What are immigration Waivers?

Render illustration of WAIVER title on Legal Documents. Legal concept.

Lawyer for Waiver in Colorado

Immigration waivers are legal remedies that can be used by a person in the process of an immigrant visa, adjustment of status or some non-immigrant statuses to “forgive” certain grounds of inadmissibility to the United States.

There are currently 10 different waivers in the immigration world, but we will talk about the most common ones: I-212, I-601, I-601A.

1. Waiver I-212

It is an application for permission to reapply for entry into the United States after having been deported or removed. In other words, if a person is inadmissible because  was deported and wishes to return, they should apply for this form which would give them a chance for the U.S. government to allow them to return.

It is important to consider that the petitioner should NOT enter the United States until its I-212 application is approved.

This waiver can be requested during the course of the punishment imposed depending on the circumstances and offense committed by the immigrant who has been deported. There are penalties ranging from 3, 5, 10 and 20 years abroad without being able to return to the U.S. and is set according to the reasons for deportation and/or crimes committed.

¡Important!  The I-212 waiver allows only certain immigrants to apply for permission to re-enter the United States before serving the punishment imposed on their deportation.

Before applying for an I-212 waiver, consult with an expert immigration attorney to verify your eligibility and assist you in the process, as it is not that simple to complete.

2.Waiver I-601

This waiver is used when the immigrant wishes to obtain permanent residence in the United States and has a cause of inadmissibility for crimes or felonies such as: moral crimes, drug possession, prostitution, contagious, physical or mental illnesses, lack of vaccinations, immigration fraud, among others.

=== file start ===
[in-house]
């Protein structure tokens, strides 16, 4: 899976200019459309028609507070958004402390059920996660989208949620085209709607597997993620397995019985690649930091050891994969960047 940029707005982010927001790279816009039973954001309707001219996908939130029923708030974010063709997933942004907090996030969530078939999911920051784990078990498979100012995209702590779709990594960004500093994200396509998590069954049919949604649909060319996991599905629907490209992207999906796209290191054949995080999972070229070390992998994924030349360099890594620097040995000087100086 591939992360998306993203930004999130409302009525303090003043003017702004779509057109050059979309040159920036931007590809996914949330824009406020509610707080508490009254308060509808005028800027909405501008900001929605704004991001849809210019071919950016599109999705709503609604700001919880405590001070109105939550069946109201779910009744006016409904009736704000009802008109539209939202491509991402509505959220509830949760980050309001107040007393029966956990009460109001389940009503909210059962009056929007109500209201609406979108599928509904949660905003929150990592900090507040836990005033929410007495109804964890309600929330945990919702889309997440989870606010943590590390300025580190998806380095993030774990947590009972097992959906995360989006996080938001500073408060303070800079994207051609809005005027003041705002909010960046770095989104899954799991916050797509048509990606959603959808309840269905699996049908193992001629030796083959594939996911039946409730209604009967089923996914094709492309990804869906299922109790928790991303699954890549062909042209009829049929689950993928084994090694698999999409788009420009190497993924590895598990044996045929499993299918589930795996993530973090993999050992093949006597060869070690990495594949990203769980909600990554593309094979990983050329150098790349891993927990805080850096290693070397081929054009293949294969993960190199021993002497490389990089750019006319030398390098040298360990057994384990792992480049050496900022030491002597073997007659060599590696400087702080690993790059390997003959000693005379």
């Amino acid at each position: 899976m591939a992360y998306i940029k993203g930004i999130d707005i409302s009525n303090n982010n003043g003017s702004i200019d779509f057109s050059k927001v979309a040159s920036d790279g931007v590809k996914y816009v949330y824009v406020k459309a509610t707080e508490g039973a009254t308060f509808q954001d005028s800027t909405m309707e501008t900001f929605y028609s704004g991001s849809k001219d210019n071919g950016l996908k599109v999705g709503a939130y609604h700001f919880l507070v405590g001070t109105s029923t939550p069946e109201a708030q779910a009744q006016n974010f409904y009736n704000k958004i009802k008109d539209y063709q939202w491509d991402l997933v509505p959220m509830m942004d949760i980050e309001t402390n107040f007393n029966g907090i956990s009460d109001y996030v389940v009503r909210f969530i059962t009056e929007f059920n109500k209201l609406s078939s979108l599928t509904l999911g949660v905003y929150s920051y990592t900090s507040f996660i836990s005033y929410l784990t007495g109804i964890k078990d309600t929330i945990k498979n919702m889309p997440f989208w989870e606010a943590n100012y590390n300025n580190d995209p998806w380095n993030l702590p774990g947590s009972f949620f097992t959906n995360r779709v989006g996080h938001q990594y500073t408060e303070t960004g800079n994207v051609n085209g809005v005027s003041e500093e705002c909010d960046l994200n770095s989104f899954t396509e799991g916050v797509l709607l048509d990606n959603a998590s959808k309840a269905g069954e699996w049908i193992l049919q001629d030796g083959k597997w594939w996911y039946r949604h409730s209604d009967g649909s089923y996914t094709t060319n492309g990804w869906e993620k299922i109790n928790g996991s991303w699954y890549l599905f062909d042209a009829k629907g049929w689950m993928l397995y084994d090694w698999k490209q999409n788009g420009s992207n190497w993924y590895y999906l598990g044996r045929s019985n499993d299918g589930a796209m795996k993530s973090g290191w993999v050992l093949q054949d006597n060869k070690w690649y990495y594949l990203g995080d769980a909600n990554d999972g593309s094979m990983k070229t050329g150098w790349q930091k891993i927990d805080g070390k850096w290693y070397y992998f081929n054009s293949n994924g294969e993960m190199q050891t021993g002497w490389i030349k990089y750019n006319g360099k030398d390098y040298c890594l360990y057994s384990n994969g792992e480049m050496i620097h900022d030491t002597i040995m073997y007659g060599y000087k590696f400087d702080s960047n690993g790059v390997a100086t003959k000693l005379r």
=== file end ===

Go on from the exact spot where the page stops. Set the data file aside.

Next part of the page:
To qualify for the I-601 waiver, the immigrant must have at least one U.S. citizen or permanent resident relative, such as a spouse, parent or child, who can demonstrate extreme hardship if the beneficiary does not obtain the waiver.



3.- Waiver I-601A

The I-601A waiver is used when the immigrant wishes to obtain Permanent Residency and does NOT have a criminal record or any grounds of inadmissibility, the only offense being having entered the United States illegally.

This waiver is used when the immigrant is living in the United States and has a consular process – interview at the consulate of its birth  country – to apply for Permanent Residency.

Who can apply for an I-601A Waiver?

Those immigrants who has entered the U.S. without border inspection, and who

  1. Has a U.S. resident or U.S. citizen spouse.
  2. Have a U.S. citizen or resident parent.

¡Importante! For both -I-601 and I-601A waivers-, the process is very invasive, involving a great deal of scrutiny, evidence, briefs and documents necessary to support your application, and it is a process that takes at least 2 years to be approved. In both cases extreme hardship must be proven for U.S. citizen or permanent resident family members should the immigrant be missing at any given time. 

4.- How long can it take for waivers to be approved?

After COVID, the waiting time for approval of an I-601A Waiver, for example, ranges from 24 to 31 months, depending on where you applied.

If you have been waiting longer than 31 months and have not received a response, you may want to consult with Citizenship and Immigration Services to determine the reasons for the delay in your case.

5.- Where can I check the time it takes for the Pardon approval?

If you have submitted an I-601, I-601A application, you can check the time it takes for your approval at the following and entering your case number at: 

Link: https://egov.uscis.gov/processing-times/ and entering your case number at:  https://egov.uscis.gov/casestatus/landing.do

Who doesn’t need a Waiver?
  • Individuals who entered the United States without documents, who have a family member in the Armed Forces and/or veteran.
  • Persons who entered the U.S. without documents, who have protection under 245(i).
  • Persons who entered the U.S. without documents, and who have suffered domestic violence or psychological abuse (VAWA).
  • Persons who entered the U.S. without documents under the age of 21.
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